The world of improvised music was shocked to learn of the passing of master guitarist Bern Nix.
Born in 1950, Nix moved to New York City, and made a living for a while as a guitar teacher. He succeeded James Blood Ulmer in Ornette Coleman’s Prime Time band, and in 1985 formed his own band. In 1993, the band released the album Alarms and Excursions. Nix released solo recordings such as Low Barometer (an acoustic recording), Less is More, and Negative Capability. Nix also performed with Jayne Cortez, John Zorn, Marc Ribot, Elliot Sharp, Jemeel Moondoc, James Chance, Kip Hanrahan, and Roland Shannon Jackson. In recent years, Nix performed regularly at the Vision Festival, and at smaller local venues. He worked with his quartet The Bern Nix Quartet (featuring Matt Lavelle, François Grillot and Reggie Sylvester), Cheryl Pyle’s Beyond Group, and with ensembles led by Ras Moshe Burnett.
In this part of the Jazz and Islam Series, I will provide a perspective on the growth of Islam among American jazz musicians.
Many of the earlier converts to Islam worked at raising money to bring Muslim / Sufi teachers to the USA. Talib Daoud and his wife, singer Dakota Staton (a.k.a. Aliyah Rabia) taught Islam in Philadelphia, PA. She also opened a store in New York City that sold African art and wares, and Islamic books and supplies. An Egyptian man named Sheikh Mahmoud Hassan Rabwan taught Islam and Arabic there. In the New York area a few Muslim owned venues, mostly restaurants, opened that featured musical performances. These included “The East” and “The House of Peace.” Mosques such as the Mosque of Islamic Brotherhood used to hold benefit concerts, which featured performers such as Alice Coltrane, and others. Later, a performance venue opened by saxophonist, composer, bandleader, teacher, and mentor Muhammad Salahuddin (1930-2004) called “The University of the Streets” featured performances, workshops, and music instruction.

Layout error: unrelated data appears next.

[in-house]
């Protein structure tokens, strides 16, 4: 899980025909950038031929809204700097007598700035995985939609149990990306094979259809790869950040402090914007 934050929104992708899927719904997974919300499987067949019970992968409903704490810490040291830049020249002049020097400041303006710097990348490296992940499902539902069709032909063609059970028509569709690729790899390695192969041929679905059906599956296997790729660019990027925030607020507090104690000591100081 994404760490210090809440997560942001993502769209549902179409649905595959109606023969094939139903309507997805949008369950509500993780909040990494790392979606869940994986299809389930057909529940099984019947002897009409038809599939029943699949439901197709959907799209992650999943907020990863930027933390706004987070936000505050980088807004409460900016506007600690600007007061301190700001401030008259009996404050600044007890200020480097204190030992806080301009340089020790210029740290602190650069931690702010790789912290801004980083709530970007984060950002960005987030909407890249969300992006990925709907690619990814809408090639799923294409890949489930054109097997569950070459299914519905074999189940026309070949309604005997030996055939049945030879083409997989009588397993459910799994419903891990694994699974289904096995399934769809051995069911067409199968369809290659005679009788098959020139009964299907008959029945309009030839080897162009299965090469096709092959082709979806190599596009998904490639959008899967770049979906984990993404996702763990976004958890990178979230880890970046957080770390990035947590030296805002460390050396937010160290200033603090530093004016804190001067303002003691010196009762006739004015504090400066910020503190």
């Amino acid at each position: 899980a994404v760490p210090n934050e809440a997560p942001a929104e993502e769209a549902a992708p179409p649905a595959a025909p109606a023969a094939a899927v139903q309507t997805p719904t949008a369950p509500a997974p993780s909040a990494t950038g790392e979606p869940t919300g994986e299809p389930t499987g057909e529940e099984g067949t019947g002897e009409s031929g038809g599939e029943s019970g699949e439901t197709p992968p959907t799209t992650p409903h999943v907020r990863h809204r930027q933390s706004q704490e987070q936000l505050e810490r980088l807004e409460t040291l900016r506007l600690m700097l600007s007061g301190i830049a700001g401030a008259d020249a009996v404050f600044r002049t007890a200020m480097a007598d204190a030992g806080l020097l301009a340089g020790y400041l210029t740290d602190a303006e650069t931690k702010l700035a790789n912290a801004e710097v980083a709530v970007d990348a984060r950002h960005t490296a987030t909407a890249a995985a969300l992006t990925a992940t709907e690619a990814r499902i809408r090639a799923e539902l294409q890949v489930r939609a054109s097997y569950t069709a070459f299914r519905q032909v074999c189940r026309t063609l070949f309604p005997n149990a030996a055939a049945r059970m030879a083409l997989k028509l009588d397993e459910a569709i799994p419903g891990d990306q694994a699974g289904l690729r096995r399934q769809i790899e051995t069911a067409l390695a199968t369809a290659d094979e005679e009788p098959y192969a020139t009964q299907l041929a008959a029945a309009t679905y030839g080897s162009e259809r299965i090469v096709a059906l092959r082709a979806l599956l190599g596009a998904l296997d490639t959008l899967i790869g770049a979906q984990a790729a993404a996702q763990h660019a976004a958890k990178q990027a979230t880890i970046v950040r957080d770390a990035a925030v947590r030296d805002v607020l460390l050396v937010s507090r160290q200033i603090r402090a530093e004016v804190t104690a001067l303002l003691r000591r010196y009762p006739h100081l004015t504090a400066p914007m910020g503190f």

The approach to improvisation that Ornette Coleman pioneered in the late 1950s and early 1960s rewrote the book on musical improvisation. However, Coleman’s paradigm shift was only the beginning. San Francisco based composer, saxophonist, and musical theorist Hafez Modirzadeh is among the forerunners of a significant transformation in improvised music, picking up where Coleman left off, and taking it into new places.
On the morning of Saturday, June 27th, 2015, I attended jazz legend Ornette Coleman‘s funeral.
It somehow seems inappropriate to write a “play by play” about this event. Sure, I could list those who spoke, sharing beautiful and sometime hilarious anecdotes, or described his genius and influence. I could talk about the beautiful music offered by Pharaoh Saunders, Cecil Taylor, Henry Threadgil, Bachir Attar, Geri Allen, Ravi Coltrane, and others. Somehow, that doesn’t quite work in the context of Ornette.